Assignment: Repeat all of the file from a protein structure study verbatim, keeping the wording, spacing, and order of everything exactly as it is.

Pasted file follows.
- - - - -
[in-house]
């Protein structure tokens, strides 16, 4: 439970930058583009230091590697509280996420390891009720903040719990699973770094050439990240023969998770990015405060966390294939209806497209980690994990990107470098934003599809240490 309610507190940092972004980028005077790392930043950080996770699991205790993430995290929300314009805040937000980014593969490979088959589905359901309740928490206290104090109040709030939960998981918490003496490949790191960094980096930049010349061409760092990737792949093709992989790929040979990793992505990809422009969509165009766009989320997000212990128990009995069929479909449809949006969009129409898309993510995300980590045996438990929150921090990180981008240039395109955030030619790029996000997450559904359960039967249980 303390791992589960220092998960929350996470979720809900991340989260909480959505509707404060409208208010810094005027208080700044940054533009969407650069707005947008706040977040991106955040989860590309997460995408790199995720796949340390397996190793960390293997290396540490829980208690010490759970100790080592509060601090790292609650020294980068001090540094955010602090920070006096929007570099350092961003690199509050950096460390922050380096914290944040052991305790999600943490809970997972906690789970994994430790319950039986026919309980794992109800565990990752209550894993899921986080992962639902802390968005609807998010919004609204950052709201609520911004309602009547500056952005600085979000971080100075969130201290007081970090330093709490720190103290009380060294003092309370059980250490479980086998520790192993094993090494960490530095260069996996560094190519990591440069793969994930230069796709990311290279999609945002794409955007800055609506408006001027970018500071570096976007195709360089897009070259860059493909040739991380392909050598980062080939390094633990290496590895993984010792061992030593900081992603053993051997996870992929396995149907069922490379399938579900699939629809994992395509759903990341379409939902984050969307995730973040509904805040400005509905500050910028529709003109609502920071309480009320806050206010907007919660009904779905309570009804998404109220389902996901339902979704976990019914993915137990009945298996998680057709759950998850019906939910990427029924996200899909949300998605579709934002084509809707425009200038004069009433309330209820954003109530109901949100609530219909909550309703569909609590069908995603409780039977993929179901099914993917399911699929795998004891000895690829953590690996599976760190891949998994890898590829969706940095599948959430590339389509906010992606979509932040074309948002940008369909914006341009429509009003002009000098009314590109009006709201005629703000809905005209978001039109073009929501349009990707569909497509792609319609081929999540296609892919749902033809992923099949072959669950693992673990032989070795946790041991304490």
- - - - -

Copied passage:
[in-house]
């Protein structure tokens, strides 16, 4: 439970930058583009230091590697509280996420390891009720903040719990699973770094050439990240023969998770990015405060966390294939209806497209980690994990990107470098934003599809240490 309610507190940092972004980028005077790392930043950080996770699991205790993430995290929300314009805040937000980014593969490979088959589905359901309740928490206290104090109040709030939960998981918490003496490949790191960094980096930049010349061409760092990737792949093709992989790929040979990793992505990809422009969509165009766009989320997000212990128990009995069929479909449809949006969009129409898309993510995300980590045996438990929150921090990180981008240039395109955030030619790029996000997450559904359960039967249980 303390791992589960220092998960929350996470979720809900991340989260909480959505509707404060409208208010810094005027208080700044940054533009969407650069707005947008706040977040991106955040989860590309997460995408790199995720796949340390397996190793960390293997290396540490829980208690010490759970100790080592509060601090790292609650020294980068001090540094955010602090920070006096929007570099350092961003690199509050950096460390922050380096914290944040052991305790999600943490809970997972906690789970994994430790319950039986026919309980794992109800565990990752209550894993899921986080992962639902802390968005609807998010919004609204950052709201609520911004309602009547500056952005600085979000971080100075969130201290007081970090330093709490720190103290009380060294003092309370059980250490479980086998520790192993094993090494960490530095260069996996560094190519990591440069793969994930230069796709990311290279999609945002794409955007800055609506408006001027970018500071570096976007195709360089897009070259860059493909040739991380392909050598980062080939390094633990290496590895993984010792061992030593900081992603053993051997996870992929396995149907069922490379399938579900699939629809994992395509759903990341379409939902984050969307995730973040509904805040400005509905500050910028529709003109609502920071309480009320806050206010907007919660009904779905309570009804998404109220389902996901339902979704976990019914993915137990009945298996998680057709759950998850019906939910990427029924996200899909949300998605579709934002084509809707425009200038004069009433309330209820954003109530109901949100609530219909909550309703569909609590069908995603409780039977993929179901099914993917399911699929795998004891000895690829953590690996599976760190891949998994890898590829969706940095599948959430590339389509906010992606979509932040074309948002940008369909914006341009429509009003002009000098009314590109009006709201005629703000809905005209978001039109073009929501349009990707569909497509792609319609081929999540296609892919749902033809992923099949072959669950693992673990032989070795946790041991304490």